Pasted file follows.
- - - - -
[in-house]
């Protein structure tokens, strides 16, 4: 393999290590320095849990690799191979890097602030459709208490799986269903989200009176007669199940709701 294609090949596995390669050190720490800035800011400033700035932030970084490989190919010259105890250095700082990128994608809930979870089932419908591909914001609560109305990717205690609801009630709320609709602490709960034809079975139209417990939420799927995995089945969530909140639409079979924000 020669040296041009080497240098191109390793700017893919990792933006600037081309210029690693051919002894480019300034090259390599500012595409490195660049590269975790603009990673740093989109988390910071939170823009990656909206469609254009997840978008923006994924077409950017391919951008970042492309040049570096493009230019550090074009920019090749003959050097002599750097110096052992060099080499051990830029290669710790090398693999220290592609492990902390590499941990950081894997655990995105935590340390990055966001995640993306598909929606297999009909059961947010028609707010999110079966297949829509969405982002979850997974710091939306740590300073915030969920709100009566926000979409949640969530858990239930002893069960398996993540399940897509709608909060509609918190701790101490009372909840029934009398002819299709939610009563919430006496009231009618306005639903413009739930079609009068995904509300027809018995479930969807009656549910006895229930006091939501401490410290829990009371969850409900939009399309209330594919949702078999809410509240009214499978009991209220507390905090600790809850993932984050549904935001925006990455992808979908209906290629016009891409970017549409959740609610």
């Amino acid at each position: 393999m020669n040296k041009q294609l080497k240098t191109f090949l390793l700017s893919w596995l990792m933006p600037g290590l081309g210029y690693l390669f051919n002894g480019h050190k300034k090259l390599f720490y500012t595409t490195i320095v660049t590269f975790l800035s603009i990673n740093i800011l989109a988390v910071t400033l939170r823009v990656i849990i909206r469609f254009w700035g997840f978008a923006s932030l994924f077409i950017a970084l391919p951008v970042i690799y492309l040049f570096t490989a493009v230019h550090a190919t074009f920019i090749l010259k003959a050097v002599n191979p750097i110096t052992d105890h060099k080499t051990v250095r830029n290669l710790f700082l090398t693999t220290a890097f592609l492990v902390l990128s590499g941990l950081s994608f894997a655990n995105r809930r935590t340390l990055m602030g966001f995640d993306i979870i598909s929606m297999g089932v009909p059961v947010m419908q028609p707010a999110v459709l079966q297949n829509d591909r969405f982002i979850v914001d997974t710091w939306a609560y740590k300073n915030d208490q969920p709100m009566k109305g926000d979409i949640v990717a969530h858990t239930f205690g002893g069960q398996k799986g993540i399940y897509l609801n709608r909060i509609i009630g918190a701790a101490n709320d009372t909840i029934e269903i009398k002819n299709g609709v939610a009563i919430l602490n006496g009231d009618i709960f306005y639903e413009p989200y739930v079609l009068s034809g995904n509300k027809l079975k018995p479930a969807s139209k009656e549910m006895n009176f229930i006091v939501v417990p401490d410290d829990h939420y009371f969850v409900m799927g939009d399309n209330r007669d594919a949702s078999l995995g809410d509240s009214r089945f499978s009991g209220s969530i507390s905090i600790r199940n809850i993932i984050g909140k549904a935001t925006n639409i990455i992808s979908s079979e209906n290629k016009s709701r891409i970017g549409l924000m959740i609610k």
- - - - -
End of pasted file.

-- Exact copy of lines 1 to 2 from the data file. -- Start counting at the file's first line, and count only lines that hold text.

[in-house]
């Protein structure tokens, strides 16, 4: 393999290590320095849990690799191979890097602030459709208490799986269903989200009176007669199940709701 294609090949596995390669050190720490800035800011400033700035932030970084490989190919010259105890250095700082990128994608809930979870089932419908591909914001609560109305990717205690609801009630709320609709602490709960034809079975139209417990939420799927995995089945969530909140639409079979924000 020669040296041009080497240098191109390793700017893919990792933006600037081309210029690693051919002894480019300034090259390599500012595409490195660049590269975790603009990673740093989109988390910071939170823009990656909206469609254009997840978008923006994924077409950017391919951008970042492309040049570096493009230019550090074009920019090749003959050097002599750097110096052992060099080499051990830029290669710790090398693999220290592609492990902390590499941990950081894997655990995105935590340390990055966001995640993306598909929606297999009909059961947010028609707010999110079966297949829509969405982002979850997974710091939306740590300073915030969920709100009566926000979409949640969530858990239930002893069960398996993540399940897509709608909060509609918190701790101490009372909840029934009398002819299709939610009563919430006496009231009618306005639903413009739930079609009068995904509300027809018995479930969807009656549910006895229930006091939501401490410290829990009371969850409900939009399309209330594919949702078999809410509240009214499978009991209220507390905090600790809850993932984050549904935001925006990455992808979908209906290629016009891409970017549409959740609610």